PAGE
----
is a question I have to ask myself whenever I consider putting something on social media. Articles reporting about teacher internet indiscretions like this one here might make most professionals in education, particularly classroom teachers, think twice before they click to post. Social media can be a powerful tool to connect and build our personal learning networks, but professional and personal can quickly begin to overlap.
The article outlines how a Texas teacher posted some sarcastic memes to a Pinterest account, and a parent came across them. The parent notified her school district, which led to her school officials to look into the issue. In situations like this involving social media, the lines between professional and personal are most definitely being blurred when colleagues, parents, and others within the school community are connecting through personal social media accounts. The question I find myself asking about this sort of scenario would be, are teachers held to unreasonably high standards? If so, is it fair to hold them to these higher standards? There are a ton of stories online that describe some of the situations teachers have gotten into that led to investigations and possible repercussions as a result of their posts on social media. Even the NEA’s website has a page warning teachers about online behavior. Other articles I came across, including some I had already seen prior to this week, like this one titled “When Young Teachers Go Wild on the Web” or this one, “St. Louis Teacher’s Tweets Cause Uncertainty for Social Media and Educators”, examine the issues with teachers having information that might be available to the public.
I happened upon this infographic from Daily Genius, that had some interesting do’s and don’t about teachers interacting on social media. While there are some good rules of thumb, I was particularly amused by its suggestion to avoid bikini pictures or anything with a state of “undress”, and to keep all posts light and positive, or “keep quiet” and don’t post anything at all.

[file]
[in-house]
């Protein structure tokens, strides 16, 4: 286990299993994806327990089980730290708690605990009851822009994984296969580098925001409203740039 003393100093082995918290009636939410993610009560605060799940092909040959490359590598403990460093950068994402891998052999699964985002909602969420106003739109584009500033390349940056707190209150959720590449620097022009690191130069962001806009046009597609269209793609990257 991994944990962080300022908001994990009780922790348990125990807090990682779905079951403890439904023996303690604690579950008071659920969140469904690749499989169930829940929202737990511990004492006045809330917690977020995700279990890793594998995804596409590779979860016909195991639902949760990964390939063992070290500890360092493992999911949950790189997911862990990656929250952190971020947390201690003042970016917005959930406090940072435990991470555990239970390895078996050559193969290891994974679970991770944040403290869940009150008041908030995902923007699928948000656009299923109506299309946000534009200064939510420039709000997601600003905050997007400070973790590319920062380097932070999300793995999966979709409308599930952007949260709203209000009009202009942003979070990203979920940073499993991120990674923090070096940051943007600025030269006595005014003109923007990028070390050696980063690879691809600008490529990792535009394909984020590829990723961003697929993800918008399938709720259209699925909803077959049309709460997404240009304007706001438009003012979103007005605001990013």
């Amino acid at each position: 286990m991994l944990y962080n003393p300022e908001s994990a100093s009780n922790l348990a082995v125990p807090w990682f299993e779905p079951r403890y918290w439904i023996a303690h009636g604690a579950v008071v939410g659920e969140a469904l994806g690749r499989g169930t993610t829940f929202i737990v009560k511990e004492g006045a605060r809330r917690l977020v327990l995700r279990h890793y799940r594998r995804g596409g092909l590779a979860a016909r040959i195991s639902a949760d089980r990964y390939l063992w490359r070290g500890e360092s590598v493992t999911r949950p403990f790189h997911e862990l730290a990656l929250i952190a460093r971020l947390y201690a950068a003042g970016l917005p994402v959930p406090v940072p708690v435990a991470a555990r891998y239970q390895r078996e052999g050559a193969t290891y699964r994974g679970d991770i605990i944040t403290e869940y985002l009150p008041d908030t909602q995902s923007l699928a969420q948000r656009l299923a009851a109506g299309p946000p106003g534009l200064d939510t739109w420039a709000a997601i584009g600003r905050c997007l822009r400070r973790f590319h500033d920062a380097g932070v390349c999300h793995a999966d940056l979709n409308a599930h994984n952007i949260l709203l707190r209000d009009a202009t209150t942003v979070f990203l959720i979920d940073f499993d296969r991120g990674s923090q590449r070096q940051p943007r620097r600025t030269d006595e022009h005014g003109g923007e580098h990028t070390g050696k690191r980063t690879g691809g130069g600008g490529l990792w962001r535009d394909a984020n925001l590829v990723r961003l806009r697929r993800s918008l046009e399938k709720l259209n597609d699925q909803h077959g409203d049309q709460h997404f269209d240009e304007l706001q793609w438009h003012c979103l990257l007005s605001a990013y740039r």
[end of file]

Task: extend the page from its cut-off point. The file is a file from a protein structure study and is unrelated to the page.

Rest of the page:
This infographic and article suggest that teachers should be acting and portraying themselves a certain way when using social media, even going as far as suggesting it’s inappropriate to post too frequently. This was a great time for me to question some thoughts and ideas from these articles, because just this week a parent of a current student Facebook friended me. I felt immediately uncomfortable with the idea that parents of a student I currently have could see where I might be going, what I might be doing, but more importantly, see what types of thoughts and opinions I might have about the world. In school there are certain limitations and professional standards that I adhere to completely, but do I also have to censor myself (jokes, opinions, pictures, check-ins at locations, etc.) on social media, as well? When discussing this very topic, a colleague of mine said, “Sometimes it’s like we [teachers] aren’t allowed to be human.” Privacy settings, organized lists, and general good judgement to censor yourself can help avoid a lot of problems, but if you can’t really post what you want anymore, is this portrayal of you real at all? What’s its purpose if you can’t say what you really think?
Most of the time, I can’t say what I think. Mostly because of my political and religious views. I have accepted and embraced that my social media accounts are for pictures of my children, and positive interactions with friends and family (with some healthy debate thrown in every once in a while). This here is mostly what it looks like:
There are some exceptions, of course. I have an anonymous Twitter account to tweet about whatever I truly feel like saying, secret Pinterest boards, private Instagram account, and some restricted audiences on Facebook posts. As a teacher, keeping most of my information private is important. Even if you don’t think you have anything to hide, you really don’t know how any person will respond to a link, picture, or thought you might have expressed on a social media platform.
A final thought about this came to me today, when I looked at my “Timehop” app. Spring break pictures from senior year of college popped up, and reminded me that maybe it’s time to double check my privacy settings…